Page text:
It's time for the annual Christmas question: Chop down a living tree or support petrochemicals?
After a few years of swinging toward artificial trees (practical, reusable, so natural looking they almost shed needles), the environmental pendulum seems to be reversing. That's partly because the National Christmas Tree Assn. is making a vigorous promotional push.
The nation's 1 million acres of Christmas tree farms produce enough oxygen for 18 million people daily. For every real tree harvested, three seedlings are planted. Christmas tree farms stabilize soil, protect water supplies and create scenic green belts, often in substandard soil.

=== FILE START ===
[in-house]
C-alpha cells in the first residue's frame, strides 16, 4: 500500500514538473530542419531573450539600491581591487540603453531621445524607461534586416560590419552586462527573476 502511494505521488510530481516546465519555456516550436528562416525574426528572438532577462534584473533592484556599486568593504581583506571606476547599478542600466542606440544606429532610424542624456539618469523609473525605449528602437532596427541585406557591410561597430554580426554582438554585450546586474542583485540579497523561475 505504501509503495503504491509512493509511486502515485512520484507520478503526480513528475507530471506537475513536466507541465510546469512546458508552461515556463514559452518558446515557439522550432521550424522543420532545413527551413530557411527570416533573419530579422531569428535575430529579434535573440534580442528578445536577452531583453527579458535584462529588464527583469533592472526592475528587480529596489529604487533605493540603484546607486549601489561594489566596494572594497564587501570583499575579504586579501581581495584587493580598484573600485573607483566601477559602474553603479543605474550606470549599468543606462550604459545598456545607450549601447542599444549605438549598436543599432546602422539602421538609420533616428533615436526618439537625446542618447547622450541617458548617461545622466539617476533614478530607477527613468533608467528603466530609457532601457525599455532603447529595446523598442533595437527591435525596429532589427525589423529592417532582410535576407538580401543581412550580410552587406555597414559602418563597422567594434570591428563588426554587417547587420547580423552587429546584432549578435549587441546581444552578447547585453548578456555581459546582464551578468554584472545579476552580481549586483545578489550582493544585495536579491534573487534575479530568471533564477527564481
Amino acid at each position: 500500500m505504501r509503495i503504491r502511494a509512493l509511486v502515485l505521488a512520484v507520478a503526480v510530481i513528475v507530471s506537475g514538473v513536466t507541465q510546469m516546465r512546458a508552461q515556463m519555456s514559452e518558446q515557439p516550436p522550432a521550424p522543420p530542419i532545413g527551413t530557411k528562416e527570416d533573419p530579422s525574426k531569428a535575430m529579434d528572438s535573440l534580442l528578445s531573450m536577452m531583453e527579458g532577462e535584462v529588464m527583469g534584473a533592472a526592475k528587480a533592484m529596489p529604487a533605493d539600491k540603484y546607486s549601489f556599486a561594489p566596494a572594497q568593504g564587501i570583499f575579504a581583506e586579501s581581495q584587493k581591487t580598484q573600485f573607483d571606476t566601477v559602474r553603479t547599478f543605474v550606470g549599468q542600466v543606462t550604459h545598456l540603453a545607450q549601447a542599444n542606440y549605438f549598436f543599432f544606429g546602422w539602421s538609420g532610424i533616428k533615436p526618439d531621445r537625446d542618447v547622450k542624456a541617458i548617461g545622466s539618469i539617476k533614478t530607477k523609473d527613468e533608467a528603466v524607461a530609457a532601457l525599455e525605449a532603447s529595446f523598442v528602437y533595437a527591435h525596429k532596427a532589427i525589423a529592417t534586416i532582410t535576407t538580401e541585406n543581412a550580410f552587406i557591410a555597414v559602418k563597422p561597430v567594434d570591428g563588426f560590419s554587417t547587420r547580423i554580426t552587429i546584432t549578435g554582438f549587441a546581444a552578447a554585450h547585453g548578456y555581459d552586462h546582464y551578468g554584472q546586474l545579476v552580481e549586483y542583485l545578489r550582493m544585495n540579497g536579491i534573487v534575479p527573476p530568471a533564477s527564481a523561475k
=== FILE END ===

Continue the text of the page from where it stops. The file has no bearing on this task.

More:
Furthermore, real Christmas trees (endorsed by 46% of tree-trimming households last year) are an all-American recyclable resource. Artificial trees, mostly manufactured elsewhere, are plastic and metal, which never degrade in a landfill.
Fortified with this information, if you still feel guilty about cutting down a tree, you can replace it by planting another. One of the many groups that makes it easy is Los Angeles-based TreePeople. For a contribution of $15, they will plant a tree in someone's name and send them a personalized holiday card.
Information: (818) 753-TREE.